A favourite shot from the day is The Piper’s Audience taken along the Royal Mile at Lawnmarket. I’d taken some shots earlier but found them unusable due to rainwater on the filter. After removing the filter I went back a couple of minutes later to grab the image seen above. The line of people, most of whom seem to be taking or checking a photograph, tell their own story.

The book now goes into the final stages of adding and editing text. I am tempted to slightly delay the release of the book until November. This new date would fit in easier with work plans plus it would also mark four years since the book’s first images were shot in November 2015.

Upcoming Norfolk Photozine

By |2019-03-28T15:49:05+01:00March 28th, 2019|Categories: News|Tags: , , , , , |

Book Updates

Last month I mentioned two new books that are currently in the works. Progress has continued regarding the images added to Edinburgh: Seven Hills which now includes several images shot in 2015. A final set of images will be shot on the next visit to Edinburgh in April.

The photographs for The Two Towns are in place and only the text for the introduction is required. After some work put in over the weekend, the image credits have been added for the majority of the images. Cover art has also been completed and I’m very happy with how the book is looking.

Norfolk Photo Zine

As a result of the new book designs, a new photo zine has been added to the current new book design list.

Using the working title of ‘Caught by the Tide’ the photo zine will contain nineteen photographs shot during a quickly arranged week-long trip to the county of Norfolk. The visit was a final holiday for my mother after her terminal cancer diagnosis earlier that summer. The title reflects the feeling at the time of being swept along with no power over events.

The zine images are in place and all that now remains is the text for the introduction and image credits. The photo zine marks the third and final book to contain iPhone photography take over the last four years. I’ll be talking more about the zine in the upcoming March podcast.

Release Dates

The photo zine will be released in the next couple of months. The release dates for the other two books remain mid and late summer 2019.

From the Archive: The Colwyn Bay Print

By |2019-04-19T12:53:10+01:00March 19th, 2019|Categories: The Test Strip Photoblog|Tags: , , , , , , |

the seawall at Colwyn Bay, North Wales. In the background is the pier that was demolished in early 2019
Colwyn Bay, North Wales, July 1991

Background

North Wales has an important place in my photography history. It was where I purchased my first camera and also where I started taking my first pictures. A few years later, North Wales would also play a role in my quest to get a black and white print I was happy with. The image and subsequent print of the seafront at Colwyn Bay became an important technical milestone moment. I was finally starting to see my improving technical skills as a photographer and darkroom printer.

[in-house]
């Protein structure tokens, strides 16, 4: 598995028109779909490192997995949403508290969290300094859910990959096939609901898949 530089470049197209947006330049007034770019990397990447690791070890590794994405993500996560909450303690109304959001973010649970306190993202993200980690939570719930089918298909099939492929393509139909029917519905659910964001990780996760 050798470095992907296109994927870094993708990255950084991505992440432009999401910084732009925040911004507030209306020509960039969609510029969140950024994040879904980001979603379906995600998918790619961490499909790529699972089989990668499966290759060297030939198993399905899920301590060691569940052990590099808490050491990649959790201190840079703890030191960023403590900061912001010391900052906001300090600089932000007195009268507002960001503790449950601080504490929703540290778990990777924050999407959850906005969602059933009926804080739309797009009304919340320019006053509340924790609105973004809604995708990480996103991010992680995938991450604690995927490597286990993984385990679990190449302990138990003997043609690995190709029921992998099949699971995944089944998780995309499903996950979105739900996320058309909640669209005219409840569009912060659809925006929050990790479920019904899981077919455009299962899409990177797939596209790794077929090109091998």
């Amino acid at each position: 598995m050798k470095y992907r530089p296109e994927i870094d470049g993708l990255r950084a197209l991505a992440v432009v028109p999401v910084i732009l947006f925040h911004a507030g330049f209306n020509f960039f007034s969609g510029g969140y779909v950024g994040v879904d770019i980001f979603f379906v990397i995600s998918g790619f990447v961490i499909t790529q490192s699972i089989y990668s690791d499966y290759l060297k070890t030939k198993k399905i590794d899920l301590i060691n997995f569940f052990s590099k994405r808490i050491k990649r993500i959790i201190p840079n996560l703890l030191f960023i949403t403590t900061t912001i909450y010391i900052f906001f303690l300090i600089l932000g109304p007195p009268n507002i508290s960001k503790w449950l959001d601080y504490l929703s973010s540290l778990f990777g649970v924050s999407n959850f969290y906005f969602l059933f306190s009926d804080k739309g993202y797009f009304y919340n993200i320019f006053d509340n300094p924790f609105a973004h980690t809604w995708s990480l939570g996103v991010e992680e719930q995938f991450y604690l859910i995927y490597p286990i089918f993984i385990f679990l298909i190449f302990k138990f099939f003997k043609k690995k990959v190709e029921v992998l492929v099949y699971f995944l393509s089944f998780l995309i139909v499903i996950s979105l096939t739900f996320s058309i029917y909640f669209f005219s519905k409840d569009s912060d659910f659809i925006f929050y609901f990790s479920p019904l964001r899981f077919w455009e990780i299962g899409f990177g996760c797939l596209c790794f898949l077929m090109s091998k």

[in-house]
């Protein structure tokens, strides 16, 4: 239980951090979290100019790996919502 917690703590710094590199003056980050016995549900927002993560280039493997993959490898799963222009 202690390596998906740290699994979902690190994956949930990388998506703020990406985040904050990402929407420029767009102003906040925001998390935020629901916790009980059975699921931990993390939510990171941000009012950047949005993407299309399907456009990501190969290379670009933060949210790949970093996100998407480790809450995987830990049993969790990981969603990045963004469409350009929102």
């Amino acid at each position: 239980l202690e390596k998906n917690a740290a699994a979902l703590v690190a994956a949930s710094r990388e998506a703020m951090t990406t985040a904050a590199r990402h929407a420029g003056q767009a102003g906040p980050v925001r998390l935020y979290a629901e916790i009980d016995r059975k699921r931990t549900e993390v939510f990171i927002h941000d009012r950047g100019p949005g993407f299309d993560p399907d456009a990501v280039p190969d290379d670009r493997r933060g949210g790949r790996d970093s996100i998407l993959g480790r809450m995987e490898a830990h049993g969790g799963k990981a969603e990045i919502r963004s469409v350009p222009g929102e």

The image dates back to the summer of 1991. It was a fun and exciting time with plenty of photography experimentation. At the time I was a keen amateur photographer about to head away to art college. Nearly thirty years later it could be argued that, like most photographers, I’m still
trying to perfect my photography skills. The perfect image and print still appear to elude me, although I do think I get pretty close at times.

The image above, a photograph of a print I made in 1992, was the first strong indication that I was heading in the right direction. It was taken along the seafront at Colwyn Bay in North Wales in July 1991, but not printed until the following year. An interesting side note is that the pier seen in the background was demolished in 2018 after years of disuse. Originally built in 1900, the pier had been rebuilt twice due to fire. By the 1980s, however, the condition of the structure had started to seriously deteriorate. A new pier is due to open on the same site in 2020.

Camera and Film

The image was shot using my trusty old Pentax Program A with a 35-70mm Miranda zoom set at the 35mm wide-angle setting. The film used was TMAX 400 rated at ISO800 and developed in either Kodak’s D-76 or Patterson’s FX-26 Universal developer. I suspect it was probably D-76 by that time but cannot be totally sure as my darkroom notes from that period have been lost. At the time I was experimenting with a variety of different film developers trying to find a favourite. In late 1991, I finally came across Kodak’s TMAX developer that I’ve used ever since.

The Print

The technical aspects of the print itself have sadly been lost to the mists of time. It was definitely printed in the darkroom of the art college in 1992 but after that, the details get a little fuzzy. The photographic paper was either Ilford Multigrade resin coated paper OR Jessops’ own brand multigrade paper. I used both types of photographic paper during my college years. The Ilford paper was better quality but the Jessops paper was cheaper and produced good quality prints too.

Since 1992, the print has hung on a wall somewhere in the house as a fond reminder of those exciting early photo making years.